Dear Colfax Families,
CMAS/PARCC testing for 3-5th grade is around the corner. These important assessments will be happening when we return from spring break. Please help ensure our students are on time every day and appointments are scheduled around the testing days. Students are welcome to have breakfast in the classroom on TESTING DAYS from 7:30-8:10. Students will be provided a breakfast from the cafeteria. Meals are different than what is available in the cafeteria but are still nutritious and delicious. Students also have the choice to eat in the cafeteria and then join their peers in classroom after eating the meal offered in the cafeteria. We will celebrate students who are on time for testing with a daily ice cream treat! The intermediate team will also be celebrating students every day for their hard work during testing. We will be sharing what these daily rewards are with students at our PARCC Pep Rally on April 6th at 2:00pm in the gym. Parents are welcome to join!
Our CMAS schedule is as follows:
April 10th – April 12th
April 17th – April 19th
April 23th- April 25th
(5th grade only)
As they say, breakfast is the most important meal of the day! We want to ensure all students have a healthy breakfast whether at home or at school. If students arrive on time but right before the tardy bell rings, and need a breakfast, please have your child go to class first. We want to ensure they are not marked as tardy. Students should then tell their teacher they need a breakfast. Teachers will send them down with a breakfast pass to the office. We will then give them a breakfast bag and send them back to their classroom to eat and learn! We know it seems that it would be more convenient to just pass by the morning tardy line to get a breakfast bag but it then becomes too difficult to determine who is on time and who is late. Any student in the tardy line will be marked tardy. Additionally, our office staff checks in students one at a time, in the order they are in line. When a student or adult wants a breakfast bag right away without getting in line it makes the students who are late even more late.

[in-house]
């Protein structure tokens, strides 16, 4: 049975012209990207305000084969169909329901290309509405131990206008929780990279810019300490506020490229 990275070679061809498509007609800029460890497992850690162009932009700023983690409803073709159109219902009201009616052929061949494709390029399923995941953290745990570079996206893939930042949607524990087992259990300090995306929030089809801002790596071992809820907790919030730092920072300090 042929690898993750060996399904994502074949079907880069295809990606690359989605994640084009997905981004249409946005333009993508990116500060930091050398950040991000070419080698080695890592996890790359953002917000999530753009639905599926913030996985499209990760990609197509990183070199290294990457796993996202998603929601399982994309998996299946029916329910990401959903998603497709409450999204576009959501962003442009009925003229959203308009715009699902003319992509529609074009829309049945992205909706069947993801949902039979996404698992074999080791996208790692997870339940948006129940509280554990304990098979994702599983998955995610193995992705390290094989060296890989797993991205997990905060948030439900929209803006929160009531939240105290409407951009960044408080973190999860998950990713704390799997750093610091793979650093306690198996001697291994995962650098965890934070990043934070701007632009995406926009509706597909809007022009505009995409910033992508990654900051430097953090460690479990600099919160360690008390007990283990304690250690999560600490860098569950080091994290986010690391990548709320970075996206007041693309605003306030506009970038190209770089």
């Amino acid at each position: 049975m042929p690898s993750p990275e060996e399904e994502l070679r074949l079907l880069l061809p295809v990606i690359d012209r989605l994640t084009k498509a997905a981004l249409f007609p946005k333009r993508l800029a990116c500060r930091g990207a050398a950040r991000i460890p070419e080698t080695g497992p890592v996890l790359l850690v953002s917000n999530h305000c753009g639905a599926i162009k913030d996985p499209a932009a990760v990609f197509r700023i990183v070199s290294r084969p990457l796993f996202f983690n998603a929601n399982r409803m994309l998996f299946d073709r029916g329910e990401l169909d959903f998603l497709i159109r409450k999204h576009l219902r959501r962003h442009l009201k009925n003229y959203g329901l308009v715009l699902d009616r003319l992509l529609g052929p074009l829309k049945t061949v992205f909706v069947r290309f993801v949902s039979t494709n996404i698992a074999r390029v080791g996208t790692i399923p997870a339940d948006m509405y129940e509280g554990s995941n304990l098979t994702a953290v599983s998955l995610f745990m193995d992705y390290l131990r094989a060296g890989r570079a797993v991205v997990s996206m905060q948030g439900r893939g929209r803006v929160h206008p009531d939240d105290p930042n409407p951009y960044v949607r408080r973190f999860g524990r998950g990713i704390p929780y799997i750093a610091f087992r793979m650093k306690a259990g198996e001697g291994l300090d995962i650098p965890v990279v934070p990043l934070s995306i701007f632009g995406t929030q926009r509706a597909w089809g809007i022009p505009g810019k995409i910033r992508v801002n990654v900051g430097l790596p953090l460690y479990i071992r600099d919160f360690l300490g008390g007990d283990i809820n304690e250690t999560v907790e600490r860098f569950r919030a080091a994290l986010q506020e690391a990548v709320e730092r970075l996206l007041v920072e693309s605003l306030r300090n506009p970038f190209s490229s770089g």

Dear Colfax families,
Being part of your children’s education is important and will help them succeed in school and in life. There are many ways you can be actively involved. Below are ten steps to success that can help increase your children’s engagement in education.
- Talk to your children about their classes regularly. Instead of asking, “How was school,” ask specific questions like, “What did you learn in history?” or “What homework do you have for tonight?”
- Stay informed about your children’s school activities and events. Be sure to look for newsletters and weekly packets from the school.
- Get to know your children’s friends and talk with them. Ask them about their classes.
- Focus on your children’s growth as people, not just their schoolwork and grades. Ask them about how their lunch or recess time went.
- Only 30% of your child’s time is spent in school – so what you do at home matters! Review what your children are learning. For example, if your child is learning multiplication tables, practice them together.
- Talk with your children about your expectations for their behavior, such as completing their homework and attending school every day. Be clear and consistent.
- Talk to your children about college and career as well as their hopes and dreams for their future. Point out their natural talents and strengths, and connect those to a possible career. If your child is interested in science, talk with them about a career in medicine.
- Have your children show you their homework. While you may not know if it is correct, you can look at whether it seems complete.
- Praise the efforts your children make, not just the outcome. When you focus on their hard work and not only their grades, they learn the value of giving their best effort.
- Talk to your children about when you were in school and what your favorite subjects were. Be sure to also talk about struggles you may have faced and what you didn’t like. Talk with your children about how you overcame those struggles.
Bilingual School Psychologist